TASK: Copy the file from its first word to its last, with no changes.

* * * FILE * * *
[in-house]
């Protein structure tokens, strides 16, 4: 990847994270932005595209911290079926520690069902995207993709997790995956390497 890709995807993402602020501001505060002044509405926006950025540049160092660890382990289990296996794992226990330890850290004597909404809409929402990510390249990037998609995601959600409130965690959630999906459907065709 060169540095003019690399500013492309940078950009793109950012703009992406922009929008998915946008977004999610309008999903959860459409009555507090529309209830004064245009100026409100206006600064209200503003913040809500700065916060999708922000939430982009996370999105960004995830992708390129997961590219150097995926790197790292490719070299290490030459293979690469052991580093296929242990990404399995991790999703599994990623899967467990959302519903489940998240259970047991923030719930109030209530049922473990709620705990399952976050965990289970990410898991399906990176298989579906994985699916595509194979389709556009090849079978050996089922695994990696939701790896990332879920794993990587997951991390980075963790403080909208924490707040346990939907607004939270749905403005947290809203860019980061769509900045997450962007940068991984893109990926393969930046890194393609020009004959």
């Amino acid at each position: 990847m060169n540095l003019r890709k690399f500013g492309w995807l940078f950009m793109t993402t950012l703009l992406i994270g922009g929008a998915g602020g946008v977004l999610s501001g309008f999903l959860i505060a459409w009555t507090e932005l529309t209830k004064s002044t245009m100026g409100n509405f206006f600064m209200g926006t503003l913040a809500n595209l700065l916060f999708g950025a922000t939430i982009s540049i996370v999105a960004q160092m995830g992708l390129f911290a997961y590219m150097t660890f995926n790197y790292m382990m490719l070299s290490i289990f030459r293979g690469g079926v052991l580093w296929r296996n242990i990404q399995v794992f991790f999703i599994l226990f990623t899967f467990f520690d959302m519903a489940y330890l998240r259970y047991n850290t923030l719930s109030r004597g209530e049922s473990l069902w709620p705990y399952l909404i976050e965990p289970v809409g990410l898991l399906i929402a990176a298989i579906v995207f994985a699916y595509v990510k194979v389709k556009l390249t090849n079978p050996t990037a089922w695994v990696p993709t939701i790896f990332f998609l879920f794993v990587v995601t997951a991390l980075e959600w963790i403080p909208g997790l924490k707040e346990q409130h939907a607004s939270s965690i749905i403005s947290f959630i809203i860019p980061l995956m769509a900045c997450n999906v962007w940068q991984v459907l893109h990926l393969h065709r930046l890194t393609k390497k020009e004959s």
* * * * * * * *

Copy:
[in-house]
């Protein structure tokens, strides 16, 4: 990847994270932005595209911290079926520690069902995207993709997790995956390497 890709995807993402602020501001505060002044509405926006950025540049160092660890382990289990296996794992226990330890850290004597909404809409929402990510390249990037998609995601959600409130965690959630999906459907065709 060169540095003019690399500013492309940078950009793109950012703009992406922009929008998915946008977004999610309008999903959860459409009555507090529309209830004064245009100026409100206006600064209200503003913040809500700065916060999708922000939430982009996370999105960004995830992708390129997961590219150097995926790197790292490719070299290490030459293979690469052991580093296929242990990404399995991790999703599994990623899967467990959302519903489940998240259970047991923030719930109030209530049922473990709620705990399952976050965990289970990410898991399906990176298989579906994985699916595509194979389709556009090849079978050996089922695994990696939701790896990332879920794993990587997951991390980075963790403080909208924490707040346990939907607004939270749905403005947290809203860019980061769509900045997450962007940068991984893109990926393969930046890194393609020009004959």
């Amino acid at each position: 990847m060169n540095l003019r890709k690399f500013g492309w995807l940078f950009m793109t993402t950012l703009l992406i994270g922009g929008a998915g602020g946008v977004l999610s501001g309008f999903l959860i505060a459409w009555t507090e932005l529309t209830k004064s002044t245009m100026g409100n509405f206006f600064m209200g926006t503003l913040a809500n595209l700065l916060f999708g950025a922000t939430i982009s540049i996370v999105a960004q160092m995830g992708l390129f911290a997961y590219m150097t660890f995926n790197y790292m382990m490719l070299s290490i289990f030459r293979g690469g079926v052991l580093w296929r296996n242990i990404q399995v794992f991790f999703i599994l226990f990623t899967f467990f520690d959302m519903a489940y330890l998240r259970y047991n850290t923030l719930s109030r004597g209530e049922s473990l069902w709620p705990y399952l909404i976050e965990p289970v809409g990410l898991l399906i929402a990176a298989i579906v995207f994985a699916y595509v990510k194979v389709k556009l390249t090849n079978p050996t990037a089922w695994v990696p993709t939701i790896f990332f998609l879920f794993v990587v995601t997951a991390l980075e959600w963790i403080p909208g997790l924490k707040e346990q409130h939907a607004s939270s965690i749905i403005s947290f959630i809203i860019p980061l995956m769509a900045c997450n999906v962007w940068q991984v459907l893109h990926l393969h065709r930046l890194t393609k390497k020009e004959s």